He also knew how to push the buttons of ordinary Brits, repeatedly turning to the theme of social inequality.
‘In the Commons today there are more than two hundred and fifty representatives of Eton and Harrow. Eton has its virtues and Harrow its vices, but neither can in any sense claim to be representative of the people of England,’ he broadcast in 1939.
Luckily we won the war and were able to perpetuate the class system that’s so dear to us all.
Joyce became Sir Oswald Mosley’s deputy in the British Union of Fascists during his time in England, but despite his skill as an orator, something about an authoritarian police state failed to capture a British public still wary of the wisdom of their ‘betters’ after World War I. The BBC wouldn’t allow Mosley and his message on the airwaves.
‘Nowadays he’d have his own show,’ said Roxy.
Eventually Joyce turned to Germany where they fully embraced his obsessive anti-semitism and he was soon to became a star in his own Reich (sorry).
While Brits listened to Haw-Haw, Germans were forbidden to listen to the BBC. But when a German soldier went missing, eight secret German listeners told his mother the Beeb had reported him captured, but safe. She turned them all in to the SS. And that’s why we had to win the War. Because aside from the brutal dictatorship and vile bigotry, the Nazis consistently failed the ‘Don’t be a dick,’ test.
Joyce was reported as saying: ‘We know where you are Orpington. We come via the Tip-Top Bakery’. However, the bakery remained unmolested and we had to wait until the advent of Lidl to find out why bread and marzipan should never meet.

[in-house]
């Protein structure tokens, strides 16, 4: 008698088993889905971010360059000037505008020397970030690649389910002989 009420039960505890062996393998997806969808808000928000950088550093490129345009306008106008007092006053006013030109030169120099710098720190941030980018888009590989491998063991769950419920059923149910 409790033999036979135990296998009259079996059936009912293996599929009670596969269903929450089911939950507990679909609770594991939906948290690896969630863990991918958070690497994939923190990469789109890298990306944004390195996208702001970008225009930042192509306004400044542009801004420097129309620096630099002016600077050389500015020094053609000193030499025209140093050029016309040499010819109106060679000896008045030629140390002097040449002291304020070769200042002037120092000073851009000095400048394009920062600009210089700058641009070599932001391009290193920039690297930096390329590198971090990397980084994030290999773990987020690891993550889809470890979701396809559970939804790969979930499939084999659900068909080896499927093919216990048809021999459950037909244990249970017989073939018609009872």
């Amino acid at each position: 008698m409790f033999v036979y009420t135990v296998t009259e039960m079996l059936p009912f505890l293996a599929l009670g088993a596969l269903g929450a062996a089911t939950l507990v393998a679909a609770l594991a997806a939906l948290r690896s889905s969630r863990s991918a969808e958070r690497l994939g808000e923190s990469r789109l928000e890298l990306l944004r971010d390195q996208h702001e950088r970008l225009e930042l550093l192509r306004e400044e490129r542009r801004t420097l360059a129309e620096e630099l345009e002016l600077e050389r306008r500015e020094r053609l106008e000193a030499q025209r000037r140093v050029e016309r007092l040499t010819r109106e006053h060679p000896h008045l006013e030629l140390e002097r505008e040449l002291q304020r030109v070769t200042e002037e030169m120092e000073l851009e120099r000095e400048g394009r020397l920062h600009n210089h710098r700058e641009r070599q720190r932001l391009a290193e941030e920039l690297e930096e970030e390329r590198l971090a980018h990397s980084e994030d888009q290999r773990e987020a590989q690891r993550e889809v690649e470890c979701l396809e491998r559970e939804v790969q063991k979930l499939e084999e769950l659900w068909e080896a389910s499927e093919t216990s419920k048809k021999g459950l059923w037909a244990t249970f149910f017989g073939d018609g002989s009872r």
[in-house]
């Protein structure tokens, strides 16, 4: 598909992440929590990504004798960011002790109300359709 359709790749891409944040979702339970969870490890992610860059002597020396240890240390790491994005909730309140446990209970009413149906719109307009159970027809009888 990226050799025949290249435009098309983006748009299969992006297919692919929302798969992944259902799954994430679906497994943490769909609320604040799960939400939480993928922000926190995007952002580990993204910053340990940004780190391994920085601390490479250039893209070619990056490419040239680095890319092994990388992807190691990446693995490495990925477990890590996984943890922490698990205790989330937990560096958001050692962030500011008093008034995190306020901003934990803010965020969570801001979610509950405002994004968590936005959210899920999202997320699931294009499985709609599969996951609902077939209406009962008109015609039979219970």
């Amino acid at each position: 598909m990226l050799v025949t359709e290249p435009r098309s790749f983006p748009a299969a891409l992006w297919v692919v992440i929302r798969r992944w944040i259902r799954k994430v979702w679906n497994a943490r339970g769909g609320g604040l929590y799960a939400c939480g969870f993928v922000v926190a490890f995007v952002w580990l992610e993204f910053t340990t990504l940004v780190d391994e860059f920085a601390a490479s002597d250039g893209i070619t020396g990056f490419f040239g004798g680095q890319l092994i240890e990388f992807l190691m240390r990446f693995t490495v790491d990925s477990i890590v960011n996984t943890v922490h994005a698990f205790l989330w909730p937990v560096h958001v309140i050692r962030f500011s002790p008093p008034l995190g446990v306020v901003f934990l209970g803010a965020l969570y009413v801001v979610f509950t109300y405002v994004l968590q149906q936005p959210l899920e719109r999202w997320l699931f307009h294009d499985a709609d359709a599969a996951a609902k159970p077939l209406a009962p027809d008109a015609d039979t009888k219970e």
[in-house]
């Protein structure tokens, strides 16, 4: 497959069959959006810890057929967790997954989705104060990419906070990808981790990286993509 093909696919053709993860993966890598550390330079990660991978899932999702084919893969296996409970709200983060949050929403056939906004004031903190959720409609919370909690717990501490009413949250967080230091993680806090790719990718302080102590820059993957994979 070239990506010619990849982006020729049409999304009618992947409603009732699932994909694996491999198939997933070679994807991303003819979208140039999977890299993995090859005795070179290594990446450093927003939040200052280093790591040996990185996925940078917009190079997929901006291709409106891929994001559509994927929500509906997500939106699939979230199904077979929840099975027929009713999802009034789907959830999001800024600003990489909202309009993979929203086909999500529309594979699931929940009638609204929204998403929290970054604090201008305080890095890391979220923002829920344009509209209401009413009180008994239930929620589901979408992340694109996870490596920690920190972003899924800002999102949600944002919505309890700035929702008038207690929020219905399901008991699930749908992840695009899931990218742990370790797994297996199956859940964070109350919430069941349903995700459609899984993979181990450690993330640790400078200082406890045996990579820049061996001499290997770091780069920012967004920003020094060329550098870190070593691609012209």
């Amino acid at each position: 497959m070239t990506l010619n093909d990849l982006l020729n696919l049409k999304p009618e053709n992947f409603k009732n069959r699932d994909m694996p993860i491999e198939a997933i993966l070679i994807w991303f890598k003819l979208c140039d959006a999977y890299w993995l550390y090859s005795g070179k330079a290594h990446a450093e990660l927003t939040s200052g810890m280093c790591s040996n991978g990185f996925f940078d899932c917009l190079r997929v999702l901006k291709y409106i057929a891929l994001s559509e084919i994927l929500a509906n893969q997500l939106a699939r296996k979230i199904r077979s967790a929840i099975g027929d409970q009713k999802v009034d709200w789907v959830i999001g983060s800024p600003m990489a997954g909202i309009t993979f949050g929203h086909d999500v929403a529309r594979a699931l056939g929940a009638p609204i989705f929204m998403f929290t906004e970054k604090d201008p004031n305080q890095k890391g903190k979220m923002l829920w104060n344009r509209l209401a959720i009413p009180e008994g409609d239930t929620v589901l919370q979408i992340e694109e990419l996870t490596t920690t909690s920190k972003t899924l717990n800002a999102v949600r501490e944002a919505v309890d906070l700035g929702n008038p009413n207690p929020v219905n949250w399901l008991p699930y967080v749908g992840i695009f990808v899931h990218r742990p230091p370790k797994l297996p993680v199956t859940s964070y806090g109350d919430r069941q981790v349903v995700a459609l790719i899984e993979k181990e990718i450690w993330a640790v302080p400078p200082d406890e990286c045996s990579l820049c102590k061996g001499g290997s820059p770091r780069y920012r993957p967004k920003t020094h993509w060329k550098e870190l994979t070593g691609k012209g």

Despite the presence of thirsty bakers, Orpy isn’t blessed with great boozers, it has to be said, unlike neighbouring Chelsfield. The best of the bunch is The Cricketers, a charming old boys’ boozer, off the beaten track somewhat, traditional and highly brown, as all the best pubs should be.
But the best spot for beer is without question the Orpington Liberal Club: CAMRA National Club of the Year Finalist 2016, Good Beer Guide 2014-2019, Bromley CAMRA Club of the Year 2018, Greater London Club of the Year 2018. So there. Its reputation for fine ale is well deserved and is one of those rare clubs that makes you think, ‘Who needs pubs?’ Before giving yourself a slap.
The other non-pub highlight is FootGolf, a nine-hole course played with a size 5 football that also has a licensed bar. It provides that wonderful sensation of thumping a ball very hard, combined with a call for some deft skill, should you have any. It bears strong potential for a Deserter day out.